Timeline Travel – Late Antique and Byzantine Architecture in Ravenna – Introduction

Timeline Travel – Late Antique and Byzantine Architecture in Ravenna – Introduction


Late Antique and Byzantine Architecture in
Ravenna Hi! Welcome to Timeline Travel e-learning platform! In this lecture series, we will travel back
in time to some important cities in order to discover the architectural history of several
prominent civilizations. In other words, the buildings of certain historic
cities will be our guide and will narrate their history through the language of architecture. Changes in building styles and changes in
the patronage or location of structures within a city will give us lots of insights into
a city’s or a country’s architectural past. In this course, we will visit Late Antique
and Byzantine Ravenna with the help of its buildings. Founded as small fortified town during the
Augustan age, Ravenna became one of the most important cities of the late Roman Empire,
together with Constantinople and Rome itself. At the beginning of the 5th century, the city
became the capital of the Western Roman Empire and for centuries afterwards it remained one
of the most important artistic centres of the Mediterranean area, especially as far
as religious architecture is concerned. One of the most original features of Late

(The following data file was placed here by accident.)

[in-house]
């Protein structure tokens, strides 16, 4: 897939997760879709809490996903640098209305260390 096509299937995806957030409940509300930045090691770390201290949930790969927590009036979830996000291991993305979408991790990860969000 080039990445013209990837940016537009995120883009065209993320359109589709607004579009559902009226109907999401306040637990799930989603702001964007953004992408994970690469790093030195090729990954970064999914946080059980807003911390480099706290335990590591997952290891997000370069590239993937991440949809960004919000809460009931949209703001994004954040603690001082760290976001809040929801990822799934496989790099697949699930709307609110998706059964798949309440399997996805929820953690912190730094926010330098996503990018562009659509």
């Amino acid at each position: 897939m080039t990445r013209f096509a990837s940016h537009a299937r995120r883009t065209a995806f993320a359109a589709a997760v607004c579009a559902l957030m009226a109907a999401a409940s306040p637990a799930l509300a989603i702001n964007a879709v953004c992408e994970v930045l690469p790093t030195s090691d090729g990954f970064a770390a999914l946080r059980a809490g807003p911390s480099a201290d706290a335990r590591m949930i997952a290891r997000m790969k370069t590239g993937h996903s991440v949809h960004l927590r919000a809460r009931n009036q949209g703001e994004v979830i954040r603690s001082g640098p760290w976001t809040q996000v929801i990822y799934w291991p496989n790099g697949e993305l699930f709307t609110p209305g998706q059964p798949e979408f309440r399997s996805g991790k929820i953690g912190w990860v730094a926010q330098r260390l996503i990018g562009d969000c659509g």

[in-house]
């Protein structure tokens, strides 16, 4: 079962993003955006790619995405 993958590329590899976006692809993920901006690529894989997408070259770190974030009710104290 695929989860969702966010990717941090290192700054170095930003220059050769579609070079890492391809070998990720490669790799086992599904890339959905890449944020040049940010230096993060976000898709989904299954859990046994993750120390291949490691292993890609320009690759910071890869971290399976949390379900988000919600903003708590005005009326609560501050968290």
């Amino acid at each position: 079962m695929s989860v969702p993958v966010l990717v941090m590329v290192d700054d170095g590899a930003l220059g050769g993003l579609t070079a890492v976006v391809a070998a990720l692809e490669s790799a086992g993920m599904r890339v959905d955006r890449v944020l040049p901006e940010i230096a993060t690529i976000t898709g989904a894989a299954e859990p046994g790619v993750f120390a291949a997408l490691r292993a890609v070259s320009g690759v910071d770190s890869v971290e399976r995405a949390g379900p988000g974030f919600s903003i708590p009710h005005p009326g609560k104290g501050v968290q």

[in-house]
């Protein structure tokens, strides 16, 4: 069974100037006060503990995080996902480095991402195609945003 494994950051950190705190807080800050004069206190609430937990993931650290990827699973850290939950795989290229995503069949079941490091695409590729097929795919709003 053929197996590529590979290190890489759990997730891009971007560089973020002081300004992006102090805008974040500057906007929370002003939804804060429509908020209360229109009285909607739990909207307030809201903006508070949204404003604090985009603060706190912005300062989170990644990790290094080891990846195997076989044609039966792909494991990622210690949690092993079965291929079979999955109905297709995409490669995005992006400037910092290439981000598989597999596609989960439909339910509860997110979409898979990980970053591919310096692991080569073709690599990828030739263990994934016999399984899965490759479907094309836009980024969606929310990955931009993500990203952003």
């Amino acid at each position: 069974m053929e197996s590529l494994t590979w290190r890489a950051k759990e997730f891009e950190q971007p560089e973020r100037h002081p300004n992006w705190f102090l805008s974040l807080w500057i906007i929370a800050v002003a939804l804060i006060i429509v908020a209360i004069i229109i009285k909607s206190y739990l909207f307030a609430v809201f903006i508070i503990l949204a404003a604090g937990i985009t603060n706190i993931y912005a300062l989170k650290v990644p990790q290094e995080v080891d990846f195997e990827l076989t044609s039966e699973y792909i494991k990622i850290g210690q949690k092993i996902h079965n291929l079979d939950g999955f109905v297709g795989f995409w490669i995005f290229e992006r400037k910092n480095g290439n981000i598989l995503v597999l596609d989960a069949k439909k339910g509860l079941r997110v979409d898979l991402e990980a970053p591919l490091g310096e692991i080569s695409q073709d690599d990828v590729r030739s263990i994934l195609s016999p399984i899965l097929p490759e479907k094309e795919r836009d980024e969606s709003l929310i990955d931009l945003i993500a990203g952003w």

Antique and Byzantine Ravenna architecture lies in the fact that it successfully merged
elements originating from other cultures and cities — Rome, Milan, Constantinople and
Thessaloniki — thereby creating an extraordinary synthesis between East and West. Thus, the architecture of Ravenna represented
one of the most important models for European architecture in Late Antiquity and in the
Middle Ages. The first lecture of the course on “Late
Antique and Byzantine Architecture in Ravenna” is composed of two parts. In the first part, we will study the typological
features of the most important buildings in Ravenna from the 5th to 8th centuries AD and
in the second part we will study materials and construction methods, as well as the importance
of mosaics in the decorations which characterized Ravenna’s architecture in Late Antique and
Byzantine period. Then, in the second lecture, we will start
our journey through Ravenna with the architecture of the period when the city became an imperial
seat of the Western Roman Empire, from the reign of Honorius to that of Odoacer (402-493). When Emperor Theodosius died in 395 AD, the
Roman Empire was divided into two halves, ruled by the two sons of the emperor: Arcadius
ruled the Eastern part, which had Constantinople as its capital city; and Honorius the Western
part, which had Milan as its capital. In 402, due to the increasing pressures of
Germanic tribes and the unstable political situation, Honorius decided to transfer the
capital from Milan to Ravenna, which rapidly expanded as a result, becoming one of the
leading centres for the history of art and architecture of Late Antiquity. Christianity spread in Ravenna very early:
some sources tell us that the Church of Ravenna was founded by Apollinaris, a disciple of
the apostle Peter. The bishops of Ravenna – who would take
on a political as well as a spiritual role– oversaw the building of many sacred complexes
that were among the most important of the Italian peninsula given both their prestige
and their dimensions. The architecture merged elements from different
artistic traditions, drawing inspiration both from the Eastern architecture of Constantinople